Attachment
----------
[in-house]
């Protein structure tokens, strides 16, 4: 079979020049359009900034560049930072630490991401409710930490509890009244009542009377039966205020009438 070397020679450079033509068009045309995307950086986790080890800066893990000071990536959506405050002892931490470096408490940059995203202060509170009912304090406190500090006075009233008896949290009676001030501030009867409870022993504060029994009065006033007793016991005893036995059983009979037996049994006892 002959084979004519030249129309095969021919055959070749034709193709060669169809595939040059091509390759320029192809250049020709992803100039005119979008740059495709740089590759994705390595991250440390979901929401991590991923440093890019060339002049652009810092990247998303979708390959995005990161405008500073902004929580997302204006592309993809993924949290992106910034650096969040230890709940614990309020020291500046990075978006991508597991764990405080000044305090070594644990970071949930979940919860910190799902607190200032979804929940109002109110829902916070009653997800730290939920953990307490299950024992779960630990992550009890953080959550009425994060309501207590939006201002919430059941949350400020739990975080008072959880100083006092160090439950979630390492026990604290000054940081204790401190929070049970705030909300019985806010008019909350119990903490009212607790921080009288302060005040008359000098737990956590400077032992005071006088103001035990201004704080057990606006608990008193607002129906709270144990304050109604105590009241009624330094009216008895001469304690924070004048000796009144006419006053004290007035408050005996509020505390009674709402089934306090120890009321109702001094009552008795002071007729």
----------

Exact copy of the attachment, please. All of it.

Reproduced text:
[in-house]
């Protein structure tokens, strides 16, 4: 079979020049359009900034560049930072630490991401409710930490509890009244009542009377039966205020009438 070397020679450079033509068009045309995307950086986790080890800066893990000071990536959506405050002892931490470096408490940059995203202060509170009912304090406190500090006075009233008896949290009676001030501030009867409870022993504060029994009065006033007793016991005893036995059983009979037996049994006892 002959084979004519030249129309095969021919055959070749034709193709060669169809595939040059091509390759320029192809250049020709992803100039005119979008740059495709740089590759994705390595991250440390979901929401991590991923440093890019060339002049652009810092990247998303979708390959995005990161405008500073902004929580997302204006592309993809993924949290992106910034650096969040230890709940614990309020020291500046990075978006991508597991764990405080000044305090070594644990970071949930979940919860910190799902607190200032979804929940109002109110829902916070009653997800730290939920953990307490299950024992779960630990992550009890953080959550009425994060309501207590939006201002919430059941949350400020739990975080008072959880100083006092160090439950979630390492026990604290000054940081204790401190929070049970705030909300019985806010008019909350119990903490009212607790921080009288302060005040008359000098737990956590400077032992005071006088103001035990201004704080057990606006608990008193607002129906709270144990304050109604105590009241009624330094009216008895001469304690924070004048000796009144006419006053004290007035408050005996509020505390009674709402089934306090120890009321109702001094009552008795002071007729």